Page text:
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Bioisosteres in Medicinal Chemistry

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Overview

Written with the practicing medicinal chemist in mind, this is the first modern handbook to systematically address the topic of bioisosterism.
As such, it provides a ready reference on the principles and methods of bioisosteric replacement as a key tool in preclinical drug development.

The first part provides an overview of bioisosterism, classical bioisosteres and typical molecular interactions that need to ...

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Overview

Written with the practicing medicinal chemist in mind, this is the first modern handbook to systematically address the topic of bioisosterism.
As such, it provides a ready reference on the principles and methods of bioisosteric replacement as a key tool in preclinical drug development.

The first part provides an overview of bioisosterism, classical bioisosteres and typical molecular interactions that need to be considered,
while the second part describes a number of molecular databases as sources of bioisosteric identification and rationalization. The third part covers the four key methodologies for bioisostere identification and replacement: physicochemical properties, topology, shape, and overlays of protein-ligand crystal structures. In the final part, several real-world examples of bioisosterism in drug discovery projects are discussed.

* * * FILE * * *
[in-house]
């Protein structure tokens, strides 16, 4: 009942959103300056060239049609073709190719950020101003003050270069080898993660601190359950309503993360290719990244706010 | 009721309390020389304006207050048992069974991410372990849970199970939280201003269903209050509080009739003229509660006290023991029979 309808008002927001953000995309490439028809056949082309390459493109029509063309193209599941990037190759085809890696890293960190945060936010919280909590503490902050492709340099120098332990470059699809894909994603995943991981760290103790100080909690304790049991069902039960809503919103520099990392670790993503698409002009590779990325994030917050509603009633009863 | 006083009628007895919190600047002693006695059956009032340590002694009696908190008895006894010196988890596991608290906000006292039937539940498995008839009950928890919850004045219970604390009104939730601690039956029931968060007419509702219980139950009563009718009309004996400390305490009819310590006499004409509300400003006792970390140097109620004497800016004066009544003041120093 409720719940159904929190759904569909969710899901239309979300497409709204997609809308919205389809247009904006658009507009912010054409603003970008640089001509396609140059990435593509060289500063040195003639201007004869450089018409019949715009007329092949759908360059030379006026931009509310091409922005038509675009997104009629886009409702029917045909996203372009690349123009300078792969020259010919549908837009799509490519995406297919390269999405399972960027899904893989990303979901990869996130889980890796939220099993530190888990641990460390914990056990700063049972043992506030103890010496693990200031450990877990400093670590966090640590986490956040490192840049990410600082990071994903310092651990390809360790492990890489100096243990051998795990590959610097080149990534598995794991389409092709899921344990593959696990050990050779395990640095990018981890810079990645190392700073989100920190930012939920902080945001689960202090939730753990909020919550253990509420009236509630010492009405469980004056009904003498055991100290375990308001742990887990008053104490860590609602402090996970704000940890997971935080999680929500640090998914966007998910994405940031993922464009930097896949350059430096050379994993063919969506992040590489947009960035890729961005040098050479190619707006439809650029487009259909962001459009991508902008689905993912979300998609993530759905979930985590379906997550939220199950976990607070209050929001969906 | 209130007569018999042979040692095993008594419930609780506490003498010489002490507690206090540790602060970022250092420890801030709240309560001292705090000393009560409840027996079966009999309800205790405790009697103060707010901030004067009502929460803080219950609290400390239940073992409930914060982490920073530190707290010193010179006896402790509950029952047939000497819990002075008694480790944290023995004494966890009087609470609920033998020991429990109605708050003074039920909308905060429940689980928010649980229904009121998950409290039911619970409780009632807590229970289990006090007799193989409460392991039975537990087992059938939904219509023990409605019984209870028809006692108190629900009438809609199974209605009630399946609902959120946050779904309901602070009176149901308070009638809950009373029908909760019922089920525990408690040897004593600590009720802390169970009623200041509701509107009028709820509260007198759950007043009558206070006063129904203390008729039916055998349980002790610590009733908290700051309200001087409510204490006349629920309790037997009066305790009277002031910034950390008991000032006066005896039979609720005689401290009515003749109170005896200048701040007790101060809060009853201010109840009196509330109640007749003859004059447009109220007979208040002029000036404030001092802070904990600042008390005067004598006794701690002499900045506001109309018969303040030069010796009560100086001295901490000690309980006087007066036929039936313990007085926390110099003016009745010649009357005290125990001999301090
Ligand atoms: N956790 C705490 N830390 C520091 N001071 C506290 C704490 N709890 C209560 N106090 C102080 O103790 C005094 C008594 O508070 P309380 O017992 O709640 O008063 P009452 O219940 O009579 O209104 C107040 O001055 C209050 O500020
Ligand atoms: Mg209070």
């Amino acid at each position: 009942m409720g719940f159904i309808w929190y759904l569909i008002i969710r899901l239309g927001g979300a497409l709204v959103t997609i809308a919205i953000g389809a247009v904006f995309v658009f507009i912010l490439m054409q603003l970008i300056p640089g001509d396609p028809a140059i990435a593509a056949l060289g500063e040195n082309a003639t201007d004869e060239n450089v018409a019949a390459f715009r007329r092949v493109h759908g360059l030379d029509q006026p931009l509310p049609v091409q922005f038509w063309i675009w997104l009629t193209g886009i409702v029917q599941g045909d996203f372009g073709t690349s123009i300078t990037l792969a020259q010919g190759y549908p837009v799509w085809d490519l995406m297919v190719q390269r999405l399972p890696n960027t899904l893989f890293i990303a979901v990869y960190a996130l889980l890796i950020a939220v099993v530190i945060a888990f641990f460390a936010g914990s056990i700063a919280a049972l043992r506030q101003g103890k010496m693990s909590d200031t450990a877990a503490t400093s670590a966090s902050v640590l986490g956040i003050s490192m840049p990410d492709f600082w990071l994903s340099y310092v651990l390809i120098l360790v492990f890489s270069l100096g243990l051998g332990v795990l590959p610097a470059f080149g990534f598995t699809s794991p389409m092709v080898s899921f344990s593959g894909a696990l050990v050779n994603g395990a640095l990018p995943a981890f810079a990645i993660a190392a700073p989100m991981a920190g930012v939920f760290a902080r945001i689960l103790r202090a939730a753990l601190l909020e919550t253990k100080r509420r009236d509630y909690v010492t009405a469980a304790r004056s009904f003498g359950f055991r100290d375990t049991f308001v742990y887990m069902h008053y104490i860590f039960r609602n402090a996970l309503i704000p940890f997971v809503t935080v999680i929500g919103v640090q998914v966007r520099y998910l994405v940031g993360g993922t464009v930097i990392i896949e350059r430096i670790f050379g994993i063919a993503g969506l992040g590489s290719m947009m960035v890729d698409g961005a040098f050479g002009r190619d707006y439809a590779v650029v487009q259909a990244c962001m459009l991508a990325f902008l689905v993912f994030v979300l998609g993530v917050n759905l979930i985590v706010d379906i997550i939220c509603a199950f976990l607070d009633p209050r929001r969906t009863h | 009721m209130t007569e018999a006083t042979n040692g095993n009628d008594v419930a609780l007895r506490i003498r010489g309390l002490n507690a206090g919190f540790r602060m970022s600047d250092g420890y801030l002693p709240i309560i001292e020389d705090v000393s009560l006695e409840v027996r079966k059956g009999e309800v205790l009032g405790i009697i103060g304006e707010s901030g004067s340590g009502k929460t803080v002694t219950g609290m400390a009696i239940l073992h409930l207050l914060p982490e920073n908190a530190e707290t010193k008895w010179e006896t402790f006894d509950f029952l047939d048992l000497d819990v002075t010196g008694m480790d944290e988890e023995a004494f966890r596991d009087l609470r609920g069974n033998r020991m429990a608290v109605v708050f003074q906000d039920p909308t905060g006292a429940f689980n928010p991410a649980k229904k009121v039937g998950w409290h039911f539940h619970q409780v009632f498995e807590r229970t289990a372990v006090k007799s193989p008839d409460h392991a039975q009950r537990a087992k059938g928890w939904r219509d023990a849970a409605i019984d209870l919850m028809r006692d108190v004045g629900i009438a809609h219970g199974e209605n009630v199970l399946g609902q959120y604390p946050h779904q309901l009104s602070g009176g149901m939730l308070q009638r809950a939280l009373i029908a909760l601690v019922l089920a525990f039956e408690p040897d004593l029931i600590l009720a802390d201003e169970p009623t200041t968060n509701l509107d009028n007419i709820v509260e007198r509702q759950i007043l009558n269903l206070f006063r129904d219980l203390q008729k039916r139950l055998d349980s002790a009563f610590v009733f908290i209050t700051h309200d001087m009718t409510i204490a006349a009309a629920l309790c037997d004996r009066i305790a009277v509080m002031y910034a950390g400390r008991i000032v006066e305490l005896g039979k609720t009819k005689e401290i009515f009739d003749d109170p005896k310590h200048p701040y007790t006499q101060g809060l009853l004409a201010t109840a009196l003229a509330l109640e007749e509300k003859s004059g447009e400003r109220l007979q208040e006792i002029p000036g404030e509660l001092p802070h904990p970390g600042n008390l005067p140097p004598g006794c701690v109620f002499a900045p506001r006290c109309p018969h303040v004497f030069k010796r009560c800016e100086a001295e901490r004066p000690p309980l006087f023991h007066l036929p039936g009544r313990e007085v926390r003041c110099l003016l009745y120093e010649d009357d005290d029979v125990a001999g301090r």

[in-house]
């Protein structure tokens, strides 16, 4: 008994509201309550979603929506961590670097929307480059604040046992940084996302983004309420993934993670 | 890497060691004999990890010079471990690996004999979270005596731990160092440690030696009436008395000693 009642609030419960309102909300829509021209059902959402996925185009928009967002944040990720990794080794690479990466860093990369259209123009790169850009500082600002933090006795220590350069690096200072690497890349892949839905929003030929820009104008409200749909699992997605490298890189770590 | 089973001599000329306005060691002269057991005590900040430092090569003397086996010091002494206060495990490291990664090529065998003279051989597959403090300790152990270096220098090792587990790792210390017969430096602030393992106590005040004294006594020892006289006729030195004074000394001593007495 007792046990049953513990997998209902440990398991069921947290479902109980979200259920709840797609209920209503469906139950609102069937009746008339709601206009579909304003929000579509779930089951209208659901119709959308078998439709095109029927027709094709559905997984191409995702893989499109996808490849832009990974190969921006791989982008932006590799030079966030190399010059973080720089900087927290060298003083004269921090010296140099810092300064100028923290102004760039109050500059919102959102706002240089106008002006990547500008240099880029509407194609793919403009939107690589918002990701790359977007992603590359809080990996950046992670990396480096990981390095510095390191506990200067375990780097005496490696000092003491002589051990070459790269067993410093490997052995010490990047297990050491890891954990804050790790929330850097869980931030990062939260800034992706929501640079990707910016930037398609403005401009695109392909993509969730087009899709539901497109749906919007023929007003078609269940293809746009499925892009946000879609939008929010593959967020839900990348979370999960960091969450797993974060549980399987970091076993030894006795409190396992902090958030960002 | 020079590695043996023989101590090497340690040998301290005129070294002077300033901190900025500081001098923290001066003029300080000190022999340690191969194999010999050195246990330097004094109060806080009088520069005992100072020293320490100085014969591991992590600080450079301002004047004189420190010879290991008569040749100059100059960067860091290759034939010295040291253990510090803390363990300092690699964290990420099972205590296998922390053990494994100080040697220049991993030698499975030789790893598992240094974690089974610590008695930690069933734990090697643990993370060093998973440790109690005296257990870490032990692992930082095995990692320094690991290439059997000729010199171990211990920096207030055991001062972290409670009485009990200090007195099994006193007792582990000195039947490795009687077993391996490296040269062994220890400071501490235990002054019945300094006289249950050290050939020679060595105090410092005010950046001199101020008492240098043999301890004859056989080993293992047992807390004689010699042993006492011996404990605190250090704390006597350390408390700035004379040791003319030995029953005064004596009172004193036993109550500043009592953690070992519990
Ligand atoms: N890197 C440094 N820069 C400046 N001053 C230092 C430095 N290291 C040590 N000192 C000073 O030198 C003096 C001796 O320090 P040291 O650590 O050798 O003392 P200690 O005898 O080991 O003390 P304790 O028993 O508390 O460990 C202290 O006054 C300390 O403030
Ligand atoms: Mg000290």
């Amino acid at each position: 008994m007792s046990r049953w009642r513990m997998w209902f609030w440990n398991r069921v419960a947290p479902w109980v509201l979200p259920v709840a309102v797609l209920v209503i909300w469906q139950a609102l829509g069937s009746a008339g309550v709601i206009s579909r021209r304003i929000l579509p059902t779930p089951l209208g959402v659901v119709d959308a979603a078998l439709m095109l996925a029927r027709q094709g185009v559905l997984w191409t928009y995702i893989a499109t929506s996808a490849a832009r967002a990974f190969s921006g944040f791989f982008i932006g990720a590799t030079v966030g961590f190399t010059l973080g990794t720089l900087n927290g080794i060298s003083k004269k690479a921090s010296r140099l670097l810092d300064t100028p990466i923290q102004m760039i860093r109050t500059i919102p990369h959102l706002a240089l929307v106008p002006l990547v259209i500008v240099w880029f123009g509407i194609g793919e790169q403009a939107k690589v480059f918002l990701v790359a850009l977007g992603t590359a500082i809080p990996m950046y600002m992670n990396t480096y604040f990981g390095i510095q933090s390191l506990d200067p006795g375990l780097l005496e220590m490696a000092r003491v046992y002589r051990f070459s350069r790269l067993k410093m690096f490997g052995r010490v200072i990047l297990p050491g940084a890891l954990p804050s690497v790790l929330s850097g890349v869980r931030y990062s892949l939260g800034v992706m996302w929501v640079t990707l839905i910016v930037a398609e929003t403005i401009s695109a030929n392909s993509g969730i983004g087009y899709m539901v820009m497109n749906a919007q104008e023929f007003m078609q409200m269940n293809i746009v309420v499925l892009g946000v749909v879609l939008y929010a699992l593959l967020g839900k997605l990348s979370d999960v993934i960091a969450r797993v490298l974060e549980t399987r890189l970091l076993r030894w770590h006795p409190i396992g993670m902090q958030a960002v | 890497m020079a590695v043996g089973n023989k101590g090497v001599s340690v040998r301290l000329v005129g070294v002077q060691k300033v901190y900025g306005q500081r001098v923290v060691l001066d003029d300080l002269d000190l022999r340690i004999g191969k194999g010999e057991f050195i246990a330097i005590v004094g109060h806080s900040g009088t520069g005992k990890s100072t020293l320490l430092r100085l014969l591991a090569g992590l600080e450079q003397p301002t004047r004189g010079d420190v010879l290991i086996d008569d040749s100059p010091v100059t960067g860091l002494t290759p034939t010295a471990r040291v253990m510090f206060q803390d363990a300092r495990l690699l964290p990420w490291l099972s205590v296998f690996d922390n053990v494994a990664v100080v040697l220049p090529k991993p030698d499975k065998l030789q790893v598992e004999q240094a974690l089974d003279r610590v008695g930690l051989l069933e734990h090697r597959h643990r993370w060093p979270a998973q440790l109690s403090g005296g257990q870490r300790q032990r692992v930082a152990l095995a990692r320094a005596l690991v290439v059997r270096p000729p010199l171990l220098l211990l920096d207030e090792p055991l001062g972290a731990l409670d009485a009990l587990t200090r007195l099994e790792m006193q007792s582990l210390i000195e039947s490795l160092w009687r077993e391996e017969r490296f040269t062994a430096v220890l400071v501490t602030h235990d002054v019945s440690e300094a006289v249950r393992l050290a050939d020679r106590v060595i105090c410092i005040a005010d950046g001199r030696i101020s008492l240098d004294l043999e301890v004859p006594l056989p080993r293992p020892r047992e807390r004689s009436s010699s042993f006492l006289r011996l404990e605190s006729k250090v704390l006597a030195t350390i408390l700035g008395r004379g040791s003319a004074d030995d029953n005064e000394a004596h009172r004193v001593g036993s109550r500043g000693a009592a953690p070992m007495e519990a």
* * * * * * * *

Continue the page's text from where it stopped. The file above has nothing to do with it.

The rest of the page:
With its detailed descriptions of databases, methods and real-life case studies, this is tailor-made for busy industrial researchers with little time for reading, while remaining easily accessible to novice drug developers due to its systematic structure and introductory section.

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Editorial Reviews

From the Publisher
“In all, I believe this book is a musthave handbook on bioisosteres. It is highly valuable both as a text book for graduate students and as a book of reference for the medicinal chemist working in the industry as well as in an academic setting.” (ChemMedChem, 1 July 2013)
From the Publisher

“In all, I believe this book is a musthave handbook on bioisosteres. It is highly valuable both as a text book for graduate students and as a book of reference for the medicinal chemist working in the industry as well as in an academic setting.” (ChemMedChem, 1 July 2013)

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Product Details

Meet the Author

Nathan Brown is the Head of the In Silico Medicinal Chemistry group in the Cancer Therapeutics Unit at The Institute of Cancer Research in London (UK). At the ICR, Nathan and his group support our entire drug discovery portfolio together with developing new computational methodologies to enhance our drug design work.